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18 September 2014
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The Early Church: The People's View

By Carol Davidson Cragoe
Screens and roods

Image of the intricate choir screen at Attleborough church in Norfolk
Intricate choir screen at Attleborough church, Norfolk ©
An area that is left ambiguous by the Salisbury statutes is the responsibility for providing a screen across the chancel arch.

Screens in general were an important part of the late medieval parish church and were in common usage throughout England, as they were used to partition sections of the church for a particular use, and separate the clergy from the laity. Most screens were lost during the destruction of the Reformation, and some of the best surviving examples come from East Anglia and the West Country.

'The celebration of mass was a ceremony that the congregation participated in rather than sought to comprehend.'

There are one or two 13th-century screens still existing, such as that at Stanton Harcourt in Oxfordshire, but it is only in the later 14th century that widespread usage appears to have become popular. Two elaborate examples, dating from the late 15th or early 16th centuries, can be seen at Trull, in Somerset, or Attleborough, in Norfolk. Although the screen did separate the laity in the nave from the clergy taking the mass in the chancel, it was meant to enhance, not hinder, people's appreciation of the holy mystery of the mass.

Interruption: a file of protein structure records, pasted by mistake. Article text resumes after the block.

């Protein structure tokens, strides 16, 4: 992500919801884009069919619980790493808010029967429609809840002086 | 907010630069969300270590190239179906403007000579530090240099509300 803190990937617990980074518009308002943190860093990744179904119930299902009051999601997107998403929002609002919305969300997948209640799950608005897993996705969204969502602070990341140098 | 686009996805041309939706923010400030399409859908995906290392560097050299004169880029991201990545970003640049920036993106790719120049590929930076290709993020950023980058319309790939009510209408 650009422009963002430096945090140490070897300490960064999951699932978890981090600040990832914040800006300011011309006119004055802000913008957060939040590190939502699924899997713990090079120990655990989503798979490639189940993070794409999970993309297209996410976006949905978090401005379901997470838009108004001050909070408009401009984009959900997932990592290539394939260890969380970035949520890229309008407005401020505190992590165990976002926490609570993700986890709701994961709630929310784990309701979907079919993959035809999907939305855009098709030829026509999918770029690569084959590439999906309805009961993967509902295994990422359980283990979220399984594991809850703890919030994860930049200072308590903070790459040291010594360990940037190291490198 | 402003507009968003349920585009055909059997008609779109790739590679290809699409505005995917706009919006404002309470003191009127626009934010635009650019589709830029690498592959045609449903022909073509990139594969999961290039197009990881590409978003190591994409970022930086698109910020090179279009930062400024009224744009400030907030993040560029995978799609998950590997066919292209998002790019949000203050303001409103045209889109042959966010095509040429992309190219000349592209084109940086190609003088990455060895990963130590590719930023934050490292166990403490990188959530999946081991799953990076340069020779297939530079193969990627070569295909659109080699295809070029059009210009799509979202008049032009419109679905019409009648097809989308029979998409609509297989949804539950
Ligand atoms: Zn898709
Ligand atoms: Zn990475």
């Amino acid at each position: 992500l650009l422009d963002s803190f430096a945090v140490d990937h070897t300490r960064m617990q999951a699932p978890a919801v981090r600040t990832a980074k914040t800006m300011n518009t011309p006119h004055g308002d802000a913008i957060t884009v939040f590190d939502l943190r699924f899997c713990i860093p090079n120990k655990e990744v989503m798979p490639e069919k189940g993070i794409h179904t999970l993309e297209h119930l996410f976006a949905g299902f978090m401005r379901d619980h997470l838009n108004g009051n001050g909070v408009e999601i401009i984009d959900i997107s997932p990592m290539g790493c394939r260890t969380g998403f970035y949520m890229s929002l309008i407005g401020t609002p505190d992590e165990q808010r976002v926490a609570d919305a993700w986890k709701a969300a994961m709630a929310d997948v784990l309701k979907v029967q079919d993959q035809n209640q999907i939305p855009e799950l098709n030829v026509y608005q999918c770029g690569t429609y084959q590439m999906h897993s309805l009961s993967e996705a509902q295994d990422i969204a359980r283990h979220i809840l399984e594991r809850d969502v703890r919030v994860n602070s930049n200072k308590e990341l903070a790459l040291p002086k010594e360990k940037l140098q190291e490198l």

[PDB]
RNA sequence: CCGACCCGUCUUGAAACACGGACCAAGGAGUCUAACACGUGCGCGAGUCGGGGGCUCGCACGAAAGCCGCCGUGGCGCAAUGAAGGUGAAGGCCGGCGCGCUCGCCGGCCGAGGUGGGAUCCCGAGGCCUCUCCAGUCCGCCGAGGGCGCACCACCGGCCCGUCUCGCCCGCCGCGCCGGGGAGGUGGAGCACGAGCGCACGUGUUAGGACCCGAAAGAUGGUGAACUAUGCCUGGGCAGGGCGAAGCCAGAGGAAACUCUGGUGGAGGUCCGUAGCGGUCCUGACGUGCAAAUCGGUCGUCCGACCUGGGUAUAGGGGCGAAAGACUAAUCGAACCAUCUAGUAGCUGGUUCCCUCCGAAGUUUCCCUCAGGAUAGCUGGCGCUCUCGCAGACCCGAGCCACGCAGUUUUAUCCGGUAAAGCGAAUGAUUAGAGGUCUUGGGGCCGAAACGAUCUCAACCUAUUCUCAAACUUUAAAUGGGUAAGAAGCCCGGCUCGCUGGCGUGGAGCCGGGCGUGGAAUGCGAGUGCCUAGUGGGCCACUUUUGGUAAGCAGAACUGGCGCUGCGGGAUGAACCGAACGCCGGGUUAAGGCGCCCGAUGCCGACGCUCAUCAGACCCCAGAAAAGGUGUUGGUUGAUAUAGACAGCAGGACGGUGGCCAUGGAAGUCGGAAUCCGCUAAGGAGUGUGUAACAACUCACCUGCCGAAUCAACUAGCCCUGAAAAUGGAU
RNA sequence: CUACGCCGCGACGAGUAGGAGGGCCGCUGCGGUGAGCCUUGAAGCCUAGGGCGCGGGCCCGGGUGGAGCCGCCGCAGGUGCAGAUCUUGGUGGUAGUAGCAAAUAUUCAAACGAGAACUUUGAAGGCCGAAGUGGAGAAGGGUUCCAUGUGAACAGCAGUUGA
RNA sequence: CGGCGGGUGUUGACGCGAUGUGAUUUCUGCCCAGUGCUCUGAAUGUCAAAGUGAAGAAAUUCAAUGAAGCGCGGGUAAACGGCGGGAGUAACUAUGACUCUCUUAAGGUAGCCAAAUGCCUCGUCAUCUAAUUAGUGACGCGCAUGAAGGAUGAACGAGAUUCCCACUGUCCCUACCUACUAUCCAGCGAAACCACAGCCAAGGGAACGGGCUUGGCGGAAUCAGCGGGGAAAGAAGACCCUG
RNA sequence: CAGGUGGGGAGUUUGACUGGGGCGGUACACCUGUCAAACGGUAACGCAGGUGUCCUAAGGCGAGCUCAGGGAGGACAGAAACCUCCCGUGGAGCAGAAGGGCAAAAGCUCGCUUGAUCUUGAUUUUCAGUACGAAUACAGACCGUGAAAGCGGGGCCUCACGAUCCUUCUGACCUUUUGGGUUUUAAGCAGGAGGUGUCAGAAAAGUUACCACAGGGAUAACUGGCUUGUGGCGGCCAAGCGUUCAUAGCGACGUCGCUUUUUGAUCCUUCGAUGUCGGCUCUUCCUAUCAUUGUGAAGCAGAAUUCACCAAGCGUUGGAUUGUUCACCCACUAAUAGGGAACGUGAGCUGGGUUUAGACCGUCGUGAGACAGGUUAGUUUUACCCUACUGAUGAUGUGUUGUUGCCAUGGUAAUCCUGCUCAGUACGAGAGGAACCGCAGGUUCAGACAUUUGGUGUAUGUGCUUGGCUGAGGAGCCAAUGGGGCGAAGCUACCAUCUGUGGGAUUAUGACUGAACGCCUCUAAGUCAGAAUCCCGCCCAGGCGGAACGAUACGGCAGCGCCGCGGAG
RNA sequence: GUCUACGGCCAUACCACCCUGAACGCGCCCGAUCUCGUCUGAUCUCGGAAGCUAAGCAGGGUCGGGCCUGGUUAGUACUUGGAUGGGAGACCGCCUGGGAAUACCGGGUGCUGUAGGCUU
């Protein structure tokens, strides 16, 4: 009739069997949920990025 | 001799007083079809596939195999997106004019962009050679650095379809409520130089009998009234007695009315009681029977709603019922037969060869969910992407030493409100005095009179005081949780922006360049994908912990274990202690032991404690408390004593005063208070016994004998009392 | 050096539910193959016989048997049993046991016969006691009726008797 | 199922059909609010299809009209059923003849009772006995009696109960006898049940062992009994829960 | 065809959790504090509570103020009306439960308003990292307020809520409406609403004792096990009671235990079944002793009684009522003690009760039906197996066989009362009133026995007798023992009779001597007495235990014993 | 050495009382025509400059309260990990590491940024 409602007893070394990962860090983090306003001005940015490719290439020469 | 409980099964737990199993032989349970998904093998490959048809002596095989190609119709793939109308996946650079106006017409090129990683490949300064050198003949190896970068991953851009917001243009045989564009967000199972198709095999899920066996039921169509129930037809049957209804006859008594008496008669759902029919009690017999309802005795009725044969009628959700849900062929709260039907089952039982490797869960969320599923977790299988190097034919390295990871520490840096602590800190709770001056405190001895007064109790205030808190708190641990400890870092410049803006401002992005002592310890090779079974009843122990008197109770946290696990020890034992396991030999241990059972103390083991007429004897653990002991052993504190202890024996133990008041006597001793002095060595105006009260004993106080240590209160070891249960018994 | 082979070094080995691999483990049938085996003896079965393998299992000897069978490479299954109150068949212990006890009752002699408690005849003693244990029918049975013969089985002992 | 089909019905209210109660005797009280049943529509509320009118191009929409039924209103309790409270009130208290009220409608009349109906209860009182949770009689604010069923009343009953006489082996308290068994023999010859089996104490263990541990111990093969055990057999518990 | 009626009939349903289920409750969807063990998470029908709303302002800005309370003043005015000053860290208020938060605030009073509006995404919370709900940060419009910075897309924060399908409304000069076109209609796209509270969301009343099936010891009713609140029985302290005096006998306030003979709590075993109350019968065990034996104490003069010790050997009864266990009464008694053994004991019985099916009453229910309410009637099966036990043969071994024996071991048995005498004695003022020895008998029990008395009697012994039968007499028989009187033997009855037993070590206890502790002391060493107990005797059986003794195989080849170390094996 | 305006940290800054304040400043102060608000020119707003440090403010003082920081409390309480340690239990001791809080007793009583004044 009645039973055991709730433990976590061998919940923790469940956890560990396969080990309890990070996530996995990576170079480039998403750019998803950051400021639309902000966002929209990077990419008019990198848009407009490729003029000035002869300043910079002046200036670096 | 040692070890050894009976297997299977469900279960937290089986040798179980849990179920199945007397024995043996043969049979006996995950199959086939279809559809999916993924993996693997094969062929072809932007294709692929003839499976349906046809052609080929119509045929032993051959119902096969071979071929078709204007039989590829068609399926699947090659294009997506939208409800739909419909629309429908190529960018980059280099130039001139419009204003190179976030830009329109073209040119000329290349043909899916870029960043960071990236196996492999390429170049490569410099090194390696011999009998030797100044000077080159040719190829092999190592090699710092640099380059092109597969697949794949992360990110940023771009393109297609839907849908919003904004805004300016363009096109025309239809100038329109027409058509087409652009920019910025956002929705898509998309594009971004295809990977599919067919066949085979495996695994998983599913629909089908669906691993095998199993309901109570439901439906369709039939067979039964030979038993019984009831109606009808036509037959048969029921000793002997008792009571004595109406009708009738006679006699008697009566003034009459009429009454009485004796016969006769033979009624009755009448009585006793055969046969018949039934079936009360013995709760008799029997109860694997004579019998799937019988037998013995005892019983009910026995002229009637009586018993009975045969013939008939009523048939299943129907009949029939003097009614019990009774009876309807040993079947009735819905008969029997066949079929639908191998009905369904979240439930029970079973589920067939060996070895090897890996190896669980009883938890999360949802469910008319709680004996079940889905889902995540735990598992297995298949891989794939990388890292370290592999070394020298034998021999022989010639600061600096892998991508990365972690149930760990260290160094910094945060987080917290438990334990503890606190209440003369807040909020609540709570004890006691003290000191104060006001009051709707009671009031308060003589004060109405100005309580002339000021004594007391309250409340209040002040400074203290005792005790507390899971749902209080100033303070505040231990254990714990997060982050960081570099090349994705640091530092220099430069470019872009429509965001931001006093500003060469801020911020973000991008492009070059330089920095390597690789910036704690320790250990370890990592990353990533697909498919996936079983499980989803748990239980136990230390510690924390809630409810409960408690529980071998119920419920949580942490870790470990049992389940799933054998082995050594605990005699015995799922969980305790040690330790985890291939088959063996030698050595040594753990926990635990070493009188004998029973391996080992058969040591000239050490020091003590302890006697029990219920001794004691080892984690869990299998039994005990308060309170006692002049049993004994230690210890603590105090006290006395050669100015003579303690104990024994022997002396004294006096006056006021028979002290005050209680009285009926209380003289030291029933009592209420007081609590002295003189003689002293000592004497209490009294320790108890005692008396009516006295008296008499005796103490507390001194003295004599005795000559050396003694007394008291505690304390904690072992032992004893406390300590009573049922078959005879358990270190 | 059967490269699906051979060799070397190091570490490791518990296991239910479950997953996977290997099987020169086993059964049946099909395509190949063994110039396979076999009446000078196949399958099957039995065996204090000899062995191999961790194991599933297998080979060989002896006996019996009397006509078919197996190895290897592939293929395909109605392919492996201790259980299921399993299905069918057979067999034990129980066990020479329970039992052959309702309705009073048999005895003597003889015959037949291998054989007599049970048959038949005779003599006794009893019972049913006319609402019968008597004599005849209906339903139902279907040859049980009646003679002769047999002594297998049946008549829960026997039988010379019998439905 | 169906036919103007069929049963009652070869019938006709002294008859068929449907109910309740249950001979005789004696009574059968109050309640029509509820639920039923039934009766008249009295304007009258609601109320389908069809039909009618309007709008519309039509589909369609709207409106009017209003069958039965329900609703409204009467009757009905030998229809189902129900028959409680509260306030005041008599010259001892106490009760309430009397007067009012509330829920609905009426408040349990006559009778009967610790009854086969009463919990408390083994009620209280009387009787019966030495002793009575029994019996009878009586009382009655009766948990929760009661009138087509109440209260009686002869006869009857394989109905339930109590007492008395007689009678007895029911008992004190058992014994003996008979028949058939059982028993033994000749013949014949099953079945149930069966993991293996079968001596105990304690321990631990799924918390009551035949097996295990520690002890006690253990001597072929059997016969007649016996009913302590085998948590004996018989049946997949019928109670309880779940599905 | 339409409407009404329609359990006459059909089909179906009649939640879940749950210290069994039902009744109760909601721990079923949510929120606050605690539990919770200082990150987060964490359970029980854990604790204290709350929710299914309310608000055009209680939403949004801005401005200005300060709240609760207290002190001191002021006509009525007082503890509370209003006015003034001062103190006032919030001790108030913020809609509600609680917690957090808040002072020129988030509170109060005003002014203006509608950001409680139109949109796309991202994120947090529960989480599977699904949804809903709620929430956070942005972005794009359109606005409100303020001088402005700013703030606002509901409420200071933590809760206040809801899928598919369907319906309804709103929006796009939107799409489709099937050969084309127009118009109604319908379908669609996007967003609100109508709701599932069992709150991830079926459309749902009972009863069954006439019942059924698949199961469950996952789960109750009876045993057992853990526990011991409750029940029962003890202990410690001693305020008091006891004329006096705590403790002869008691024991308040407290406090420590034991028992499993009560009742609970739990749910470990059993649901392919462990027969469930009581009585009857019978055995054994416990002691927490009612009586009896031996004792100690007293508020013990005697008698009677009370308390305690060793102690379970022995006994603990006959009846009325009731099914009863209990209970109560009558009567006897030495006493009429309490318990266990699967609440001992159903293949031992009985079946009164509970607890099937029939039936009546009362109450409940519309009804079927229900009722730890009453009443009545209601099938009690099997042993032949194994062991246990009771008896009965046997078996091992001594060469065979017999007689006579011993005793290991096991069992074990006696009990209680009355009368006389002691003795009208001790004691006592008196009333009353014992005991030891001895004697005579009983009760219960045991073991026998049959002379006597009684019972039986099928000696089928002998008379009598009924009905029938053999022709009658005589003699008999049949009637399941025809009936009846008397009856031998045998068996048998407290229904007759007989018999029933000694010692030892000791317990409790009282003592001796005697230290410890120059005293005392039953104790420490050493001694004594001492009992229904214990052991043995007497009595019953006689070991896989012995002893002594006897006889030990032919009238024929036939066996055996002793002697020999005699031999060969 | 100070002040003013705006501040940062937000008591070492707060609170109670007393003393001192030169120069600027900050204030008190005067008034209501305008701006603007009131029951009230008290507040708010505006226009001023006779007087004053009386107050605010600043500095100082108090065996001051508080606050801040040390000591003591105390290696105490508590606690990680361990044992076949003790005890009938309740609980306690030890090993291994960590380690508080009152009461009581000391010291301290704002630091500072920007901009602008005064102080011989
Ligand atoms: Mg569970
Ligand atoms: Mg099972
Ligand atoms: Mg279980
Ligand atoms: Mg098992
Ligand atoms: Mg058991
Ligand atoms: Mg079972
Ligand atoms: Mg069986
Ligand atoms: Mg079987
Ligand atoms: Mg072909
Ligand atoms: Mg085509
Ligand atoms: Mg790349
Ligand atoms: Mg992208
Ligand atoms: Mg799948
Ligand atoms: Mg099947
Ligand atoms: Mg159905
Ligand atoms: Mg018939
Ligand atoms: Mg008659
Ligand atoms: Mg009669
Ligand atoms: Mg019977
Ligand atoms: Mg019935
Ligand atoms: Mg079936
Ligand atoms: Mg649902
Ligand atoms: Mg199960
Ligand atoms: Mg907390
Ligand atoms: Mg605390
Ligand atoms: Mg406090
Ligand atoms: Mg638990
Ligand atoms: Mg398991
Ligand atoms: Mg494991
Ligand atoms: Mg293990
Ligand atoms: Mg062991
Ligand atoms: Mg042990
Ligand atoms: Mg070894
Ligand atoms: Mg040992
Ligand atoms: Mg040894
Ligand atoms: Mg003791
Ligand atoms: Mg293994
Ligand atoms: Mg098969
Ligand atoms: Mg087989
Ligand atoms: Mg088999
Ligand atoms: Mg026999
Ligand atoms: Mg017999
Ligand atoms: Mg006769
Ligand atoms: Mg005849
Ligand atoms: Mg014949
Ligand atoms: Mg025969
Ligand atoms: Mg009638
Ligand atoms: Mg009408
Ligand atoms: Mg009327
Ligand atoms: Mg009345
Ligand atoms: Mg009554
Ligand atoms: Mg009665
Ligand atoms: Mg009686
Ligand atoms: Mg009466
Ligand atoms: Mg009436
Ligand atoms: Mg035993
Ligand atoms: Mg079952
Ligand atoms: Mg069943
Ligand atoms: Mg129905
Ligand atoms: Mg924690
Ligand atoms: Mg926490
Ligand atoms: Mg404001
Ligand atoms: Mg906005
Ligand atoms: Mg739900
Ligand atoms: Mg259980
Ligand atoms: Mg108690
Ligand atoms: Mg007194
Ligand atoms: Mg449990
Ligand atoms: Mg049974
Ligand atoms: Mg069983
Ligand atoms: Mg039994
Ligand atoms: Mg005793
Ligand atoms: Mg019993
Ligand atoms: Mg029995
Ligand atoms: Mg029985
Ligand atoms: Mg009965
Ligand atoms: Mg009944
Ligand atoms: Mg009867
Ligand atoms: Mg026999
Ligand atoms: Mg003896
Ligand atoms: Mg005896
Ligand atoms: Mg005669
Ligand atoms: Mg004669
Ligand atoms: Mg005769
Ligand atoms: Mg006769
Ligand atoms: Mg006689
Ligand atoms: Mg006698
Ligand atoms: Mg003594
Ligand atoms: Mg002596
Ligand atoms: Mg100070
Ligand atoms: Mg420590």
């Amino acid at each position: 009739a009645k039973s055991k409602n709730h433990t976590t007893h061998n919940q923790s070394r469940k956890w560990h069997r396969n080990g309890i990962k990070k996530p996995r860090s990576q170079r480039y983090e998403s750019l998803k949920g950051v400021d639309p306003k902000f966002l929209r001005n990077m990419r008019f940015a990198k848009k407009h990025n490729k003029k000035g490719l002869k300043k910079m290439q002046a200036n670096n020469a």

The celebration of mass was a ceremony that the congregation participated in rather than sought to comprehend. At the heart of the process was the consecration of the host, which was conducted silently by the priest with his back to the people.

'Images carved onto the screen provided a devotional focus for the lay people in the nave ...'

At the point of transubstantiation - the holy moment when the bread and wine is said actually to turn into the body and blood of Christ - the priest elevates the consecrated host so that the congregation could see, and a sacring bell was rung to ensure that no-one missed the drama of the occasion. The combination of the ceremony, the imposing building and the filtered light meant that the architectural features of the building contributed to the intensity of the ceremony.

Images carved onto the screen provided a devotional focus for the lay people in the nave while the mass was going on in the chancel. Normally a rood surmounted the screen, which was an image of the crucifixion flanked by the Virgin Mary and St John the Evangelist.

As well as providing a visual reminder of the mass, other images could be used to reinforce the dangers that faced sinners - at St Thomas's Church in Salisbury a doom painted on the wall behind the Rood reminded worshippers of the torments they faced in hell if they were not good Christians.

Published: 2005-02-02



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